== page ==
Will this work?

Discussion in 'The Projects Forum' started by Phaedo, Sep 4, 2013.

  1. Phaedo

    Thread Starter New Member

    Sep 4, 2013
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    It is my girlfriends birthday soon and I thought it would be fun to make her an electronics based present. My idea is a circuit embedded in a bangle. Basically it involves a BPW34 mini solar cell which at peak outputs 50mA, a 3F capacitor and a red led. There will be a two way switch which either charges the capacitor or discharges it to an led. The switch will be triggered to discharge by a nearby magnet which I will carry and therefore be able to light up the led with a strength based on how long we've been away.

    Here's a rough idea:

    [​IMG]

    Will this work? I've figured I've got at least a week before the capacitor goes over its 2.7V limit but ideally there would be some way of stopping the charging at some point. Is there any way to do this? Thanks for any help!

    Phaedo
     
  2. adam555

    Active Member

    Aug 17, 2013
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    Why do you expect the capacitor to reach 2.7V in a week?

    What about during the nights; won't the capacitor discharge itself when the solar cell is not charging it?

    I don't see that working. :\
     
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  3. Sensacell

    Well-Known Member

    Jun 19, 2012
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    The LED would be damaged by the uncontrolled current that would flow were it connected to a fully charged cap- you need a resistor to limit this current flow.

    In general, the circuit would be rather disappointing, the LED forward voltage (1.8 V approx for a red LED) is a large portion of the peak voltage, as soon as the cap voltage dropped below this point, the LED would go out- leaving most of the available charge unused. Note that other LED colors might not light at all at 2.7 V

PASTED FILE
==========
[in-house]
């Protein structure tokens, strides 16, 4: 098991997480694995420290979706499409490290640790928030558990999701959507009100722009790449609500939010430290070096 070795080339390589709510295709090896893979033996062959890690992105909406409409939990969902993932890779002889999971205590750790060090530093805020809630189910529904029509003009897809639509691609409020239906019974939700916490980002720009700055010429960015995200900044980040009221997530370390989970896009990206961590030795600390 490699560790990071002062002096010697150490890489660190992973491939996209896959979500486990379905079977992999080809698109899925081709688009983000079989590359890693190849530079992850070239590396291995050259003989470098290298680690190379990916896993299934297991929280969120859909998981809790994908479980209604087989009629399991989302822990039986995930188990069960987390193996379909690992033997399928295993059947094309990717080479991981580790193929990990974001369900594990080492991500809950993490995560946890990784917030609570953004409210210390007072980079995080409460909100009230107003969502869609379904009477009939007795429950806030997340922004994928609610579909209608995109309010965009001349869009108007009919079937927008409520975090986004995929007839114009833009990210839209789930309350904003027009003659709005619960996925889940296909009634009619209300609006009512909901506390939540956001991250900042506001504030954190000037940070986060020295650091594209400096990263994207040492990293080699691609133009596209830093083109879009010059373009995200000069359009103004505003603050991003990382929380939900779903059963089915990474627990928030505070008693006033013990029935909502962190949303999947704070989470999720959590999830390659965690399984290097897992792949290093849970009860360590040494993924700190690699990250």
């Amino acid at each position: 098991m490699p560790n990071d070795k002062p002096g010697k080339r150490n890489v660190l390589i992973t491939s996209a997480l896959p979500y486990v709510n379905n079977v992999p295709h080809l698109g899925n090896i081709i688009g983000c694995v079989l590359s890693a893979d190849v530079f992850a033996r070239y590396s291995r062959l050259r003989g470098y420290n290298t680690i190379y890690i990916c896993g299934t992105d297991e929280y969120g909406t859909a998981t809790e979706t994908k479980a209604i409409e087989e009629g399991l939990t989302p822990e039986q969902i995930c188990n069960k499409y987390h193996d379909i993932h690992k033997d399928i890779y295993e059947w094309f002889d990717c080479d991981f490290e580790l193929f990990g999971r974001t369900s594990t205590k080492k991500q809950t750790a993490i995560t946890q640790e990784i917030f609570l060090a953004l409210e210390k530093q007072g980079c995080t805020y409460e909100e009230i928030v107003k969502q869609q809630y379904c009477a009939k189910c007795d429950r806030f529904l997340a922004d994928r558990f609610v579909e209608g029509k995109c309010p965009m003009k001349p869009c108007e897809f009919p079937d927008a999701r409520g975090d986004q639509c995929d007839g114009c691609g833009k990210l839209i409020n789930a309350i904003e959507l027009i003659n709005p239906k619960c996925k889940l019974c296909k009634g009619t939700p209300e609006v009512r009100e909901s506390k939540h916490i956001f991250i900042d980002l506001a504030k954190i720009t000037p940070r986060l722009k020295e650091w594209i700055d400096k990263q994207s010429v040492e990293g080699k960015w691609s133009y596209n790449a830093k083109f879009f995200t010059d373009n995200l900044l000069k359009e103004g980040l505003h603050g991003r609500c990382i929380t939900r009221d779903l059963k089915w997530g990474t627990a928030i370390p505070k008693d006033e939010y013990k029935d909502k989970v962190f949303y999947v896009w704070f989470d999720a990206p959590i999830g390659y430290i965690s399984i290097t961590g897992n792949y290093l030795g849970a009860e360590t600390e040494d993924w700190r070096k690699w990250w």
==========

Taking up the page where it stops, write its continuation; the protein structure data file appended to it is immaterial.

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  4. sirch2

    Well-Known Member

    Jan 21, 2013
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    Are you really sure this is what your girlfriend would want most for her birthday?
     
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  5. Phaedo

    Thread Starter New Member

    Sep 4, 2013
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    True, I didn't think of it discharging at night. Is there any way to prevent that?

    Thanks, I'll be sure to add a resistor, should I also add a diode to protect the solar cell. This is the first time I've messed around with capacitors. I did choose red because I knew it has the longest wavelength/least energy to work. Ideally what would happen is that the led would emit a decreasing glow depending on how long it had been since the last discharge, it doesn't have to be spectacular. The capacitance can be changed.

    Thanks for the help,
    Phaedo
     
  6. adam555

    Active Member

    Aug 17, 2013
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    Maybe if you also add a one or two small button cells...
     
  7. Phaedo

    Thread Starter New Member

    Sep 4, 2013
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    What so that the solar cell charges the cells and they charge the capacitor? Surely I might as well just use 2V worth of button cells in series then and scrap the capacitor?

    Edit: Or just to provide a tiny current to keep the capacitor from discharging?
     
  8. wayneh

    Expert

    Sep 9, 2010
    12,086
    3,024
    First of all, you've waited too long. Go buy flowers and dinner and work on this for the next time.

    Consider using the circuit from a solar landscape light. Replace the LED with the one you like, and use the capacitor as the battery. I think this will solve all the issues raised so far.